I know this writer who has penned a few novels and short stories – all of them considered “literary works” with the exception of one that could pass for a bit of fantasy and romance. She sits in her space and tippity taps away — the words come easy to her, though plots do not. Her stories make people cry and think and wonder and wander. She has a pretty nice following of readers who love her work.
But anyone “in the business” knows that “Literary-type” writers have a harder time finding a huge audience. And while writers who pen these kinds of works love their readers and audience, there comes a time when the rubber has to meet the road and bills must be paid. Perhaps something changed in the writer’s life–perhaps two incomes become one, or something catastrophic happens, or the moon swallows the sun and all hell breaks loose–doesn’t matter; there comes a time where if the writer didn’t worry so much about how much money her work made, before, she or he may at some point certainly have to worry about it sooner or later.
There are genres of writing out there that seem to entice readers to them: romance, erotica, erotic-romance. Hmmmm, thinks the writer–that erotic stuff sounds “easier” to write than romance–for romance requires Plot and Rules, whereas it seems erotica/erotic romance is all over the place–kind of experimental. How darist the literary writer do such a thing? Could she? Would she? Should she? What would her readers think? Her family? Her friends? Her MOM!
And one day, the writer sat down in her space and spewed out new kinds of words – words that normally she’d laugh at or cringe a little at or blush at: C words and P words and T words and A words. And the sexual explicitness of her words made her go “Well, damn . . . .” But on she wrote, inserting a little plot, a little narrative, in between all that sex: beasty men and girl on girl and slipping through the back door and bodily emissions flying. This writer just tipped the iceberg of what is out there in erotica writing, for in doing some research, she found some pretty disgusting and way more explicitly disturbing works, but, for the literary writer of beautiful books, this was completely new and completely explicit.
And it excited her, too. Even while making her want to hide her identity. And will I reveal her identity? That’s for you to find out and figure out, if you haven’t already. For keeping her identity in the shadows allows her to explore that darker deeper side of sexuality. It makes her feel she’s gone rogue. It feels scary and delicious all at the same time. The words she had a hard time saying, the explicit situations that made her laugh, or blush a little, suddenly come (so to speak) easier and easier.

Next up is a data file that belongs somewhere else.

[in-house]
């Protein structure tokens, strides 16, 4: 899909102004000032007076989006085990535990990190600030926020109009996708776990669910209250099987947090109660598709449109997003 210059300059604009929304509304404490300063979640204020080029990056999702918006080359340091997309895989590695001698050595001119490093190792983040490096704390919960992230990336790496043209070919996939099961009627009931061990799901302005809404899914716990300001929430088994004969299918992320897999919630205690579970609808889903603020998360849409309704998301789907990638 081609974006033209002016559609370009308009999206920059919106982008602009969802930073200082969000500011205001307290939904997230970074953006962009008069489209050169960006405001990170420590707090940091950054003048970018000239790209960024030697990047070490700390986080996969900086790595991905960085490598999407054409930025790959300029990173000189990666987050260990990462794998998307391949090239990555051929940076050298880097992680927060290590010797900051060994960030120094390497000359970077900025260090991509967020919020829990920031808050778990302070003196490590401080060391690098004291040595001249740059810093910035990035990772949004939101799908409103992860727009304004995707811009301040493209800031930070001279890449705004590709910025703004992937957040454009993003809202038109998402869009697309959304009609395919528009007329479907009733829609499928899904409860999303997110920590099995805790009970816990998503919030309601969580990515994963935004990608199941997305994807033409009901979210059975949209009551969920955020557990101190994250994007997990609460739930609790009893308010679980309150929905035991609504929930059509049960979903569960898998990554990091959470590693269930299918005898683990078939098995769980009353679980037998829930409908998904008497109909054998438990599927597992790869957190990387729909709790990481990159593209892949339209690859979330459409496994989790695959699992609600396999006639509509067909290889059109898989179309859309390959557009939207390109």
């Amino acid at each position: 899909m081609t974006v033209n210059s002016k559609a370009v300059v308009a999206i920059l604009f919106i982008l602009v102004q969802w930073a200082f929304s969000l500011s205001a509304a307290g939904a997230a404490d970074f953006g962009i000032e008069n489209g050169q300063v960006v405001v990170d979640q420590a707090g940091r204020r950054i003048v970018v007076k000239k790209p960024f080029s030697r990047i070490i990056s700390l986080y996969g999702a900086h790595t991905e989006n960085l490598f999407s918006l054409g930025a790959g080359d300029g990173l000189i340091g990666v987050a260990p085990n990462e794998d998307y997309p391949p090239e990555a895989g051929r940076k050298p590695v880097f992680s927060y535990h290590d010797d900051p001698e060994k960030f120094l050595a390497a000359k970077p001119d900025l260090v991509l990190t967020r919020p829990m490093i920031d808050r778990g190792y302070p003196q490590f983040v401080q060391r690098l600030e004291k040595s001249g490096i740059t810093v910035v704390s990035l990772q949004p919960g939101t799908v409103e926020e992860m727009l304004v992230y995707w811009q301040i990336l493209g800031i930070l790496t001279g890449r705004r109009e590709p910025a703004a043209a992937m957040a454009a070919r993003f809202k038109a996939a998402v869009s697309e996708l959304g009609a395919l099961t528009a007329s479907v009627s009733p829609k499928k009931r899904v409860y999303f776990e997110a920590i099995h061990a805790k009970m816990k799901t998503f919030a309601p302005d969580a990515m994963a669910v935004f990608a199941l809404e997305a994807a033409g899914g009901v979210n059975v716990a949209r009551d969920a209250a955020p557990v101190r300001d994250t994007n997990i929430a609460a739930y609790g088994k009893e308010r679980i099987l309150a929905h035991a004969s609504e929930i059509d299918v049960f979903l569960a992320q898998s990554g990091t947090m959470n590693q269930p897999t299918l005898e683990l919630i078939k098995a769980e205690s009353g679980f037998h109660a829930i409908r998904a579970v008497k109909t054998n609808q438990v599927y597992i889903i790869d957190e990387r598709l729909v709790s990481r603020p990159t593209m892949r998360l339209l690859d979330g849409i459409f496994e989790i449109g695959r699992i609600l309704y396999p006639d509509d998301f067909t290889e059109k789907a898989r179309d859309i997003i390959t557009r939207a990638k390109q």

One down, she says, and how many more to go?
Meet Tasha Wolfe. A literary writer’s Rogue Alter-Ego. She won’t reveal her identity straight out. For she likes to remain in the shadows, so she can write with explicit glee, or embarrassed glee, or something in between. And she’ll never tell her mother. And certain friends. And certain colleagues. And she’ll think, “This is for the bills. This is so I can keep writing the literary stuff. This is so I don’t lose my house.” But a darker baser side of her thinks, “This is exciting and exhilarating. This is unexpected . . . .”
She started small, with a little novella-ette – something to be read quickly. Something that can be written quickly. Something that is quick. Seduction Cove: In a hidden cove in a secret magic forest, a seductive sorceress weaves blood and fantasy into tantric orgasmic sex. Sorceress Serena seduces sex-starved women to her magical cove, where with a vial of their blood, and knowledge of their deepest fantasies, she creates for them their perfect lover – for a price. But when Serena’s darker thoughts take over, she chooses a client who asks for part man, part beast. Serena’s ancestors howl against it, but she seeks to punish a soul in her soul garden – for his arrogance, he will become her experiment for this lusty client. Things don’t go quite as Serena wants them to, and she then must face her own desires.
And this writer nods her head at Tasha, for really, everyone does just what they want and need to do and that’s how it should be. Right? Right. And sex sells. Sex really really sells. And it’s more than that, isn’t it? It’s more than the money . . . it’s something wilder and darker and exciting . . . .
Sometimes writers go rogue. Sometimes you never even know when they do this – the writers who pen lovely beautiful books, and in the dark of night pen something so very much different. Some do it proudly and some do it stealthy and some do it somewhere in between.